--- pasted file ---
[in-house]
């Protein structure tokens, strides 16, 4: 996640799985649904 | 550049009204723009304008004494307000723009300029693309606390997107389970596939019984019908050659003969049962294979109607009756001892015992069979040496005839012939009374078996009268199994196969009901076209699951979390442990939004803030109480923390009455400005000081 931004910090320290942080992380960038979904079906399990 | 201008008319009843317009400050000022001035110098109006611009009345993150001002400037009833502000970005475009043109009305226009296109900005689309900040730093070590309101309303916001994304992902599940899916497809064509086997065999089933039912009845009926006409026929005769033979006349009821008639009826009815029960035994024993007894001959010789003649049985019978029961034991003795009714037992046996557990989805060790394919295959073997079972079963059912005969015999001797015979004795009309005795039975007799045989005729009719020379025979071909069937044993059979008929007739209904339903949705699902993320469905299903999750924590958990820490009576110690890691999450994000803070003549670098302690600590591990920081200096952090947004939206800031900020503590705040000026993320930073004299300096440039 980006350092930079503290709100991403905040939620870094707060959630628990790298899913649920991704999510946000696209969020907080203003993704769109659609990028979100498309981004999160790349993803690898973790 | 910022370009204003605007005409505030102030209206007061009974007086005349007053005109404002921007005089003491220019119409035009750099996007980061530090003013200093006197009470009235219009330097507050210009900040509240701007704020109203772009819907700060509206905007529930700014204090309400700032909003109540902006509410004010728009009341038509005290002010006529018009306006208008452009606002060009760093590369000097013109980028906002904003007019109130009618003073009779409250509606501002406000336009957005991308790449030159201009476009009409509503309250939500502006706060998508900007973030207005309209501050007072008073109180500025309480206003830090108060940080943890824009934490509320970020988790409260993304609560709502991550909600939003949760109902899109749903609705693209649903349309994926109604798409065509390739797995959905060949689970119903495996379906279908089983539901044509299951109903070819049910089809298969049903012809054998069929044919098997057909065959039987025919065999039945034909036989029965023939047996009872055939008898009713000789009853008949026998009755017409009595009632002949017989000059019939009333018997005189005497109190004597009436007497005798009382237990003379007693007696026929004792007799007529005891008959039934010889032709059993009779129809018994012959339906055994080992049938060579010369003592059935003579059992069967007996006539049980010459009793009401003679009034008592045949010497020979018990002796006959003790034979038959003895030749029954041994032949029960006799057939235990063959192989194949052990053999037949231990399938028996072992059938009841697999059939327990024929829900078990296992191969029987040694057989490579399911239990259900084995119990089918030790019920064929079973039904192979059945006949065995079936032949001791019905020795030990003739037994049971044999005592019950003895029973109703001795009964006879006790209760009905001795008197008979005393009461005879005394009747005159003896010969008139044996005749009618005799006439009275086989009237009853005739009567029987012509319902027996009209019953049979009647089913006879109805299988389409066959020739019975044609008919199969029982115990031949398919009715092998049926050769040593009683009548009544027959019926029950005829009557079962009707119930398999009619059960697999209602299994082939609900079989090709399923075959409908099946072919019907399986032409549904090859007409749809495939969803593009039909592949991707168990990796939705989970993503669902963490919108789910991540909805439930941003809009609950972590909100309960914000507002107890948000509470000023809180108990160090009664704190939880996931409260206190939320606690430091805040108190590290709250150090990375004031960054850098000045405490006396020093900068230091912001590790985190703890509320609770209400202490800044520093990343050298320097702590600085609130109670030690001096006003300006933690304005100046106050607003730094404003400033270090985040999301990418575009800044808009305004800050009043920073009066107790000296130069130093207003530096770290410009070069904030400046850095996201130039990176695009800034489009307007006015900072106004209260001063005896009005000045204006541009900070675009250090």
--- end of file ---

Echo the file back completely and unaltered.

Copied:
[in-house]
């Protein structure tokens, strides 16, 4: 996640799985649904 | 550049009204723009304008004494307000723009300029693309606390997107389970596939019984019908050659003969049962294979109607009756001892015992069979040496005839012939009374078996009268199994196969009901076209699951979390442990939004803030109480923390009455400005000081 931004910090320290942080992380960038979904079906399990 | 201008008319009843317009400050000022001035110098109006611009009345993150001002400037009833502000970005475009043109009305226009296109900005689309900040730093070590309101309303916001994304992902599940899916497809064509086997065999089933039912009845009926006409026929005769033979006349009821008639009826009815029960035994024993007894001959010789003649049985019978029961034991003795009714037992046996557990989805060790394919295959073997079972079963059912005969015999001797015979004795009309005795039975007799045989005729009719020379025979071909069937044993059979008929007739209904339903949705699902993320469905299903999750924590958990820490009576110690890691999450994000803070003549670098302690600590591990920081200096952090947004939206800031900020503590705040000026993320930073004299300096440039 980006350092930079503290709100991403905040939620870094707060959630628990790298899913649920991704999510946000696209969020907080203003993704769109659609990028979100498309981004999160790349993803690898973790 | 910022370009204003605007005409505030102030209206007061009974007086005349007053005109404002921007005089003491220019119409035009750099996007980061530090003013200093006197009470009235219009330097507050210009900040509240701007704020109203772009819907700060509206905007529930700014204090309400700032909003109540902006509410004010728009009341038509005290002010006529018009306006208008452009606002060009760093590369000097013109980028906002904003007019109130009618003073009779409250509606501002406000336009957005991308790449030159201009476009009409509503309250939500502006706060998508900007973030207005309209501050007072008073109180500025309480206003830090108060940080943890824009934490509320970020988790409260993304609560709502991550909600939003949760109902899109749903609705693209649903349309994926109604798409065509390739797995959905060949689970119903495996379906279908089983539901044509299951109903070819049910089809298969049903012809054998069929044919098997057909065959039987025919065999039945034909036989029965023939047996009872055939008898009713000789009853008949026998009755017409009595009632002949017989000059019939009333018997005189005497109190004597009436007497005798009382237990003379007693007696026929004792007799007529005891008959039934010889032709059993009779129809018994012959339906055994080992049938060579010369003592059935003579059992069967007996006539049980010459009793009401003679009034008592045949010497020979018990002796006959003790034979038959003895030749029954041994032949029960006799057939235990063959192989194949052990053999037949231990399938028996072992059938009841697999059939327990024929829900078990296992191969029987040694057989490579399911239990259900084995119990089918030790019920064929079973039904192979059945006949065995079936032949001791019905020795030990003739037994049971044999005592019950003895029973109703001795009964006879006790209760009905001795008197008979005393009461005879005394009747005159003896010969008139044996005749009618005799006439009275086989009237009853005739009567029987012509319902027996009209019953049979009647089913006879109805299988389409066959020739019975044609008919199969029982115990031949398919009715092998049926050769040593009683009548009544027959019926029950005829009557079962009707119930398999009619059960697999209602299994082939609900079989090709399923075959409908099946072919019907399986032409549904090859007409749809495939969803593009039909592949991707168990990796939705989970993503669902963490919108789910991540909805439930941003809009609950972590909100309960914000507002107890948000509470000023809180108990160090009664704190939880996931409260206190939320606690430091805040108190590290709250150090990375004031960054850098000045405490006396020093900068230091912001590790985190703890509320609770209400202490800044520093990343050298320097702590600085609130109670030690001096006003300006933690304005100046106050607003730094404003400033270090985040999301990418575009800044808009305004800050009043920073009066107790000296130069130093207003530096770290410009070069904030400046850095996201130039990176695009800034489009307007006015900072106004209260001063005896009005000045204006541009900070675009250090």